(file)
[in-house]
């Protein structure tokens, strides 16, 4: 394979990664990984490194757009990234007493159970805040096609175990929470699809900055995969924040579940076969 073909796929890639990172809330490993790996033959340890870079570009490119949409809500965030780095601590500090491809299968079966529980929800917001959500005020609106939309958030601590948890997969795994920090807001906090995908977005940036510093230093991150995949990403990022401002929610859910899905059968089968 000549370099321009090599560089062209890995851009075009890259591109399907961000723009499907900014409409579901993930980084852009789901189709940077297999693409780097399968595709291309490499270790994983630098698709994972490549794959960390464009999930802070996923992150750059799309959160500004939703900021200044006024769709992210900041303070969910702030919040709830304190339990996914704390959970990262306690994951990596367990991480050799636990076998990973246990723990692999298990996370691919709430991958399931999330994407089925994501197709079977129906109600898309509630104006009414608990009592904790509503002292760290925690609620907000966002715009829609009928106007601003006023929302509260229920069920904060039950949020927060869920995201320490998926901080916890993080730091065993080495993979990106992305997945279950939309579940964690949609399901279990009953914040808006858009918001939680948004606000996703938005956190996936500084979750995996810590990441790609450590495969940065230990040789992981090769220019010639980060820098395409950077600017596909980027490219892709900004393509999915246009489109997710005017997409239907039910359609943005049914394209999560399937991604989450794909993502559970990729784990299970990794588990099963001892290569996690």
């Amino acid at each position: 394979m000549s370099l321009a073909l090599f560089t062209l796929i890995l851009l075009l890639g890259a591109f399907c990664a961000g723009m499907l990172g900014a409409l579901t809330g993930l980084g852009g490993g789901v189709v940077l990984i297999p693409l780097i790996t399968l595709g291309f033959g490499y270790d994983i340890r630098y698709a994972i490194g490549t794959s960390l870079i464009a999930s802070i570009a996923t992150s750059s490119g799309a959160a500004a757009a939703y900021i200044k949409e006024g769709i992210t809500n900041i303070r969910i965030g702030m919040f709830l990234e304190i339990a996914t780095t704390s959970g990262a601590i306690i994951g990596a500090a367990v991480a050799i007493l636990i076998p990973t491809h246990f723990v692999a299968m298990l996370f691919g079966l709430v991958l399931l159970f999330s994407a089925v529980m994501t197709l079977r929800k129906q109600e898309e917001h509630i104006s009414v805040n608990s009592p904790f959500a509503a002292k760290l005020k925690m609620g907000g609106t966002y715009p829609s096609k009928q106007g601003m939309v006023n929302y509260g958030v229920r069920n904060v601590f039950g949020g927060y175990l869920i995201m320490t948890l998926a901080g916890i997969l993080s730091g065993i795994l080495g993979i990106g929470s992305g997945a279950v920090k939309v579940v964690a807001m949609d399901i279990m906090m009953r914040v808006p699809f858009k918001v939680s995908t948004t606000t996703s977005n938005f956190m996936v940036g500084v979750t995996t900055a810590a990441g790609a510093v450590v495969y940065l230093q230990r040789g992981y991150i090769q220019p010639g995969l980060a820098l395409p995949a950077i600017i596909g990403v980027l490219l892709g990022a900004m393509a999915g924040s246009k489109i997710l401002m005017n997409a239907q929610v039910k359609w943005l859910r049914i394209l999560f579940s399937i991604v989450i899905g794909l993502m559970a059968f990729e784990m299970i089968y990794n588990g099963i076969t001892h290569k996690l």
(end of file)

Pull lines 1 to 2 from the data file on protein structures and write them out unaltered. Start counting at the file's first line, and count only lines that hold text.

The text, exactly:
[in-house]
């Protein structure tokens, strides 16, 4: 394979990664990984490194757009990234007493159970805040096609175990929470699809900055995969924040579940076969 073909796929890639990172809330490993790996033959340890870079570009490119949409809500965030780095601590500090491809299968079966529980929800917001959500005020609106939309958030601590948890997969795994920090807001906090995908977005940036510093230093991150995949990403990022401002929610859910899905059968089968 000549370099321009090599560089062209890995851009075009890259591109399907961000723009499907900014409409579901993930980084852009789901189709940077297999693409780097399968595709291309490499270790994983630098698709994972490549794959960390464009999930802070996923992150750059799309959160500004939703900021200044006024769709992210900041303070969910702030919040709830304190339990996914704390959970990262306690994951990596367990991480050799636990076998990973246990723990692999298990996370691919709430991958399931999330994407089925994501197709079977129906109600898309509630104006009414608990009592904790509503002292760290925690609620907000966002715009829609009928106007601003006023929302509260229920069920904060039950949020927060869920995201320490998926901080916890993080730091065993080495993979990106992305997945279950939309579940964690949609399901279990009953914040808006858009918001939680948004606000996703938005956190996936500084979750995996810590990441790609450590495969940065230990040789992981090769220019010639980060820098395409950077600017596909980027490219892709900004393509999915246009489109997710005017997409239907039910359609943005049914394209999560399937991604989450794909993502559970990729784990299970990794588990099963001892290569996690």